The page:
Fortnight Elsewhere

I don’t know, I thought MISSION IMPOSSIBLE: GHOST PROTOCOL was pretty good for what it was.

The film is TWO WEEKS IN ANOTHER TOWN, in which Vincente Minnelli dives into la dolce vita with Kirk Douglas and Edward G Robinson shooting a euro-pudding super-film in Rome, 1959.

Here, they seem to have acquired the wallpaper from VERTIGO.

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Maybe it’s the fault of Irwin Shaw’s source novel, but the movie, often seen as a follow-up to the Minnelli-Douglas Hollywood melo THE BAD AND THE BEAUTIFUL, sometimes seems to lack logic — characters do whatever is required to bring on the next emotional frenzy. One second Robinson is scorning his desperate wife’s suicidal tendencies, the next she’s sympathising with him about his creative crisis. Their joint betrayal of another character at the end seems under-motivated or under-explained, but is nevertheless powerful — it’s a movie where power, exemplified by the jutting, dimpled Easter Island chin of Mr Douglas, is more important than sense. Just like the industry it deals with, in fact.

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George Hamilton is quite good, stropping about pouting, Rosanna Schiaffino is sweet, Daliah Lavi is a lot of fun as a luscious but fiery diva. We get a few minutes of gorgeous George MacReady, and Erich Von Stroheim Jnr plays an assistant while simultaneously BEING the real-life assistant director on the picture. Douglas does his usual muscular angst, amped up to eleven.

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In fact, everybody’s playing it big, broad, and on the nose, including composer David Raksin, who seems to be competing with Claire Trevor for the Volume and Hysteria Prize (given out every year at Cinecitta). I didn’t mind, though — there are acerbic comments on life and movies which sometimes feel accurate or at least heartfelt, and Minnelli trumps up an incredible climax as Kirk falls off the wagon and endures a long night of the soul in a series of Felliniesque night spots. As with SOME CAME RUNNING, Minnelli has saved so many of his big guns for this sequence that it almost feels like another movie, that other movie being TOBY DAMMIT. If Fellini influenced Minnelli, it obviously worked the other way too, as Terence Stamp’s nocturnal Ferrari phantom ride seems very much influenced by the screeching rear projection ordeal Kirk puts Cyd Charisse and his Lambourgine through.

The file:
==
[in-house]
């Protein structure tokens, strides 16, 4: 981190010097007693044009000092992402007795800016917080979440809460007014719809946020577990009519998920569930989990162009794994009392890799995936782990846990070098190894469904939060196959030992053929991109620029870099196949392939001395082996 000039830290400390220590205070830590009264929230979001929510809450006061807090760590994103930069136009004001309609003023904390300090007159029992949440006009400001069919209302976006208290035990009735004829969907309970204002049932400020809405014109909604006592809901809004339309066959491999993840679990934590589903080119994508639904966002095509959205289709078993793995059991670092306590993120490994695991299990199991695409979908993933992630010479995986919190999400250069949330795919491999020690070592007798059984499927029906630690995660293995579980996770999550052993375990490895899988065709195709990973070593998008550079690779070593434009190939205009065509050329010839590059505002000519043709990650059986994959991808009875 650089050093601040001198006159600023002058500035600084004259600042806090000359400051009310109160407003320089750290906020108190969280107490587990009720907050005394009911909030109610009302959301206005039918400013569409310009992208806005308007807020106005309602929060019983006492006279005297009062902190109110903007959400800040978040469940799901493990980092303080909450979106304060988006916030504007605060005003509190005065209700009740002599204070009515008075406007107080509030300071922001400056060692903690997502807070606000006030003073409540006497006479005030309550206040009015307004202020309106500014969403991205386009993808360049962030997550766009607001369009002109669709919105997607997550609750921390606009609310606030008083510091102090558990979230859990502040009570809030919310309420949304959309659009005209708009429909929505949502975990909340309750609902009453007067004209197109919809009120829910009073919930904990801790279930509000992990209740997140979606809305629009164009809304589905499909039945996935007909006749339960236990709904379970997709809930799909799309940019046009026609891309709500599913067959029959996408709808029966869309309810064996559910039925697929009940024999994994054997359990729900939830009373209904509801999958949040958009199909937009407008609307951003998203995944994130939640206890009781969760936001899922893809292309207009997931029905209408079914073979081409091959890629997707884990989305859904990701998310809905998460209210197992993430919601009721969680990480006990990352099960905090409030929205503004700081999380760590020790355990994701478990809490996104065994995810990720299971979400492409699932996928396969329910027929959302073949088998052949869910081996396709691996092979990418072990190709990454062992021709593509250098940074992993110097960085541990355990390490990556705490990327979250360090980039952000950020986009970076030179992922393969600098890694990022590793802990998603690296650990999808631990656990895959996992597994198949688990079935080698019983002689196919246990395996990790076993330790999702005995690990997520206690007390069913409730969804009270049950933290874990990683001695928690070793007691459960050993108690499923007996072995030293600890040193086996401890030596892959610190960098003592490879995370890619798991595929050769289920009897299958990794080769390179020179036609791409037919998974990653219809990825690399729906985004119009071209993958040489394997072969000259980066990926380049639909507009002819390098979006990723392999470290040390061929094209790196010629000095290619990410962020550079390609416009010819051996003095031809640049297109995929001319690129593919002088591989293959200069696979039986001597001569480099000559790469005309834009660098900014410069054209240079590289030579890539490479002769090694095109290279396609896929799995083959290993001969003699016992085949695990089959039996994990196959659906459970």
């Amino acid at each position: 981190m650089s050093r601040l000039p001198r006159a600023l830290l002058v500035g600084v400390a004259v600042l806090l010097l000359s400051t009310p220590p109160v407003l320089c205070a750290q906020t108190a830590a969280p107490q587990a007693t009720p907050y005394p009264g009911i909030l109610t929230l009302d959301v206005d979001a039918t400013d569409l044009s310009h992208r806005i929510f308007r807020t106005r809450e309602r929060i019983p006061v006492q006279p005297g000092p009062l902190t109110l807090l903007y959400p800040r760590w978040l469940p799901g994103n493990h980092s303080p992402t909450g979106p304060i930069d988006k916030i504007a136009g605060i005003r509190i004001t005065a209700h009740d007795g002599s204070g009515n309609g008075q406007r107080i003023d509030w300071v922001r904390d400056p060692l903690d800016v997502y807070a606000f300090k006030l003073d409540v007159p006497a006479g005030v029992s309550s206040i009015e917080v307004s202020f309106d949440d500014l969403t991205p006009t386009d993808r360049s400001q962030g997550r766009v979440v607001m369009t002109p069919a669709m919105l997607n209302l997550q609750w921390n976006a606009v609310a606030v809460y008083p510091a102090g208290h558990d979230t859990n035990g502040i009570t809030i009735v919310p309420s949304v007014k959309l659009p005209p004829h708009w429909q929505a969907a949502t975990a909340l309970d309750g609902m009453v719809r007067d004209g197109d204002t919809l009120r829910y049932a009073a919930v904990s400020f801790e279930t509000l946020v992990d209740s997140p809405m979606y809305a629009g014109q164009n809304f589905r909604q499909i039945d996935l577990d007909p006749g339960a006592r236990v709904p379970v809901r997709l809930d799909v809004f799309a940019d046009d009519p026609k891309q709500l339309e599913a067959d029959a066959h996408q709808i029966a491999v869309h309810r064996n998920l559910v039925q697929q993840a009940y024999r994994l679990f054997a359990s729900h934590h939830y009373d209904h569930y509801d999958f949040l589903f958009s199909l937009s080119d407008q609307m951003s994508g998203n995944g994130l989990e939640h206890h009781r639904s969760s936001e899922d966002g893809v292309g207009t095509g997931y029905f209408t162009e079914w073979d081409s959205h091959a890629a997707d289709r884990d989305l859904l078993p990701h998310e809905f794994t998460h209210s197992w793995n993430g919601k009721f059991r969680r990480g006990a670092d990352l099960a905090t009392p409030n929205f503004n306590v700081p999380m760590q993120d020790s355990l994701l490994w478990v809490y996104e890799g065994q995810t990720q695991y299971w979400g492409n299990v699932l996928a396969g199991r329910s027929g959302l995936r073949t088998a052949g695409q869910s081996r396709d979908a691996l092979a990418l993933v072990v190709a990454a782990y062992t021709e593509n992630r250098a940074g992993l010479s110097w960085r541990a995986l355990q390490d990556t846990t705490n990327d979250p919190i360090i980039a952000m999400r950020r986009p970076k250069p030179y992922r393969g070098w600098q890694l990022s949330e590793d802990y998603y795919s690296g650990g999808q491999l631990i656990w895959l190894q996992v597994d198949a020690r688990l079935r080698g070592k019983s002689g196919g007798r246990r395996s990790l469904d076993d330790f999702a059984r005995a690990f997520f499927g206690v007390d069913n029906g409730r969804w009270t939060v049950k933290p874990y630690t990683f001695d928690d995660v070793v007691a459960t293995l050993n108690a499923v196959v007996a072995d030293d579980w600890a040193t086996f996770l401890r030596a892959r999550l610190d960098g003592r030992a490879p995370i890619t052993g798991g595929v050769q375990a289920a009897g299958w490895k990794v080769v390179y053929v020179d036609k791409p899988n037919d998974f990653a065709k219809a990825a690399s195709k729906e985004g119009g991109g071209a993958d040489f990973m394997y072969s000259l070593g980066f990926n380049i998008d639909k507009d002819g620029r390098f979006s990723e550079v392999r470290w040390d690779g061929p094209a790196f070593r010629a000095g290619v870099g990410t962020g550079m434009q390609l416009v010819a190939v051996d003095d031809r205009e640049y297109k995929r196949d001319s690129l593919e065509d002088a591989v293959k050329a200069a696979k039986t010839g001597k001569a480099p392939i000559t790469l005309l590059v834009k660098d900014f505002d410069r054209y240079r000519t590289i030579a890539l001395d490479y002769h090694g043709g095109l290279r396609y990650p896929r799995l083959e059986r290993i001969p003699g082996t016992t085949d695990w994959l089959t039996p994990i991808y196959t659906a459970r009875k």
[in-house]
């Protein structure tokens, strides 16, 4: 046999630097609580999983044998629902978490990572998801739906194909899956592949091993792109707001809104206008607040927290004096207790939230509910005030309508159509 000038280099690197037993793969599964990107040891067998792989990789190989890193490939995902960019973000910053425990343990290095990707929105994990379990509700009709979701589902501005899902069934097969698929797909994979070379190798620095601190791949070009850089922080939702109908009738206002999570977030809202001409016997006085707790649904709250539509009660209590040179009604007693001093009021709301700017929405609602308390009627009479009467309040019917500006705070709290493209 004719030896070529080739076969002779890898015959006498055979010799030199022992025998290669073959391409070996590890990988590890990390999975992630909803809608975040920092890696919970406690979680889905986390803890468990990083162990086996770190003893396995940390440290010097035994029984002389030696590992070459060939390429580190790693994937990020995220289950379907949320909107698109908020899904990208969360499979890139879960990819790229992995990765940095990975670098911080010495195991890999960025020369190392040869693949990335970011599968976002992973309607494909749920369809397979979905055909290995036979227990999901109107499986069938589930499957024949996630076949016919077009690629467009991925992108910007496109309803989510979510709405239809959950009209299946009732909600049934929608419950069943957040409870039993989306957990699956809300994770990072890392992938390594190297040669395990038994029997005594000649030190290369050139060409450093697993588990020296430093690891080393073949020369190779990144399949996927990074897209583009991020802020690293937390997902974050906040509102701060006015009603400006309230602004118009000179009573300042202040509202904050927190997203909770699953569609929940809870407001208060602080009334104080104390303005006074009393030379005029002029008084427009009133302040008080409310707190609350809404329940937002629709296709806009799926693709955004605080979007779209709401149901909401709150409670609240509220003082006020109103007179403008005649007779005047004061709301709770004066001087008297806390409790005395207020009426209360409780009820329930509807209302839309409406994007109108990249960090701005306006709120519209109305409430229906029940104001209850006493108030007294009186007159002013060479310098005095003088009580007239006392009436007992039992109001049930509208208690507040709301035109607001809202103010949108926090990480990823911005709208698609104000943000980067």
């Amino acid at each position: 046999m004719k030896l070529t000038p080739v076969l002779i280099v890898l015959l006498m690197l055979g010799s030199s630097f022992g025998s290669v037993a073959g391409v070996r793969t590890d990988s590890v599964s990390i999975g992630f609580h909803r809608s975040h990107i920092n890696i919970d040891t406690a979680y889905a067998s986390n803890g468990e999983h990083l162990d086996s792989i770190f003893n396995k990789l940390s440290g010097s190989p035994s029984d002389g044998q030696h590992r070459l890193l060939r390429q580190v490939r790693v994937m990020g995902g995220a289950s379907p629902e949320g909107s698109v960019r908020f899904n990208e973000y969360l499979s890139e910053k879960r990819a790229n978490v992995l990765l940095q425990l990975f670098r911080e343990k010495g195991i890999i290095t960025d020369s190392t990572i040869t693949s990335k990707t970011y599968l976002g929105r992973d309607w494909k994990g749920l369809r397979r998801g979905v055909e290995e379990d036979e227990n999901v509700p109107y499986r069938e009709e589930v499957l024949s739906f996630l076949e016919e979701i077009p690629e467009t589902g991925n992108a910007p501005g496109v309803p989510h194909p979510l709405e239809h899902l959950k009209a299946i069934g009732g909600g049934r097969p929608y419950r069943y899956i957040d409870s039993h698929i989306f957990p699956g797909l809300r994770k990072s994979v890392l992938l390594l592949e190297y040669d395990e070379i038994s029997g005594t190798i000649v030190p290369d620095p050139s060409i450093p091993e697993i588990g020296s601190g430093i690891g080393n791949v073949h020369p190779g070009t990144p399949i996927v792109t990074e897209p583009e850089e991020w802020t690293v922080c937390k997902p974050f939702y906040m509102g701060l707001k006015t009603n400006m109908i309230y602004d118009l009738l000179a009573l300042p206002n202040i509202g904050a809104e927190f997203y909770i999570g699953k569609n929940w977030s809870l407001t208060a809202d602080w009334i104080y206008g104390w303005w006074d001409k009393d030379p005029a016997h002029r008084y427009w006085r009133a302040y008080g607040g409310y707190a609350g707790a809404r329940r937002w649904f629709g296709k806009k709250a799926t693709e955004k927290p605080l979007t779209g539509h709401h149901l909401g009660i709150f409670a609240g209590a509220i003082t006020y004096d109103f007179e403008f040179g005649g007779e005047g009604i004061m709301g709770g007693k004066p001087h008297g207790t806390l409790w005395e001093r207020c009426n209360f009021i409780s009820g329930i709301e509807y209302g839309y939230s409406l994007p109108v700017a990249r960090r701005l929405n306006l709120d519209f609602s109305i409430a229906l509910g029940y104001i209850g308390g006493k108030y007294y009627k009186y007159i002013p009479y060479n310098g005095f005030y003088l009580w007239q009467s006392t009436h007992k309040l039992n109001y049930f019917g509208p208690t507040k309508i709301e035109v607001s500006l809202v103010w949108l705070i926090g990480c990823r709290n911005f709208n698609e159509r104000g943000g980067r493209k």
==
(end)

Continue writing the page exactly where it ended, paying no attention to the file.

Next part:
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12 Responses to “Fortnight Elsewhere”

  1. David Boxwell Says:

    I love to watch it in tandem with Godard’s CONTEMPT (roughly contemporary): a double heapin’ helpin’ of bestial Palance-Douglas savagery.

  2. david wingrove Says:

    Minnelli at his most fabulously excessive. Love it!

  3. That spinning car ride is one of the greatest sequences in Minnelli’s melding of musical movement and melodrama.

  4. Ant the projection room in CONTEMPT does recall the one in TWO WEEKS.

  5. Absolutely. It makes you want to compile some kind of meaningless list of great screening room scenes, from Citizen Kane on.

  6. You took the words right out of my keypad Mr. Boxwell. The late, great and much-missed Steven Harvey called it The Bad and the Beautiful’s Little Dividend

    In the party scene where Leslie Uggams sings “Don’t Blame Me” you can spot Rudi Gernreich muse Peggy Moffat gazing at a piece of “Viincente Minnelli Yellow” chiffon as it wafts down from the balcony where Cyd Charisse is getting busy with Stephen Peck — “Raymond” in Some Came Running. Peck was discovered by (wait for it)

    Norma Shearer.

    George Hamilton is delightful as a character clearly meant to be read as Monty Clift but whose nervous energy is closer to Tony Perkins. That Dahlia Lavi supposedly brings him back to heterosexuality is . . .most amusing.

  7. Kirk, with his car crash trauma past, seems like a riff on Clift too, though of course there’s no hint of sexual ambiguity for him. Hamilton is very Perkins-like indeed — surprised me he could pull that off.

  8. david wingrove Says:

    Personally, I’m not the least bit surprised!

  9. What I mean is, I never saw him as that good an actor. He’s quite effective in this. He has a gorilla-like arm swing (very David Warner in MORGAN) that’s all his own, though.

  10. david wingrove Says:

    Unless you’ve seen George Hamilton as a macho Mexican revolutionary in VIVA MARIA, you truly haven’t lived!

  11. He’s more man than Zapata could ever be!

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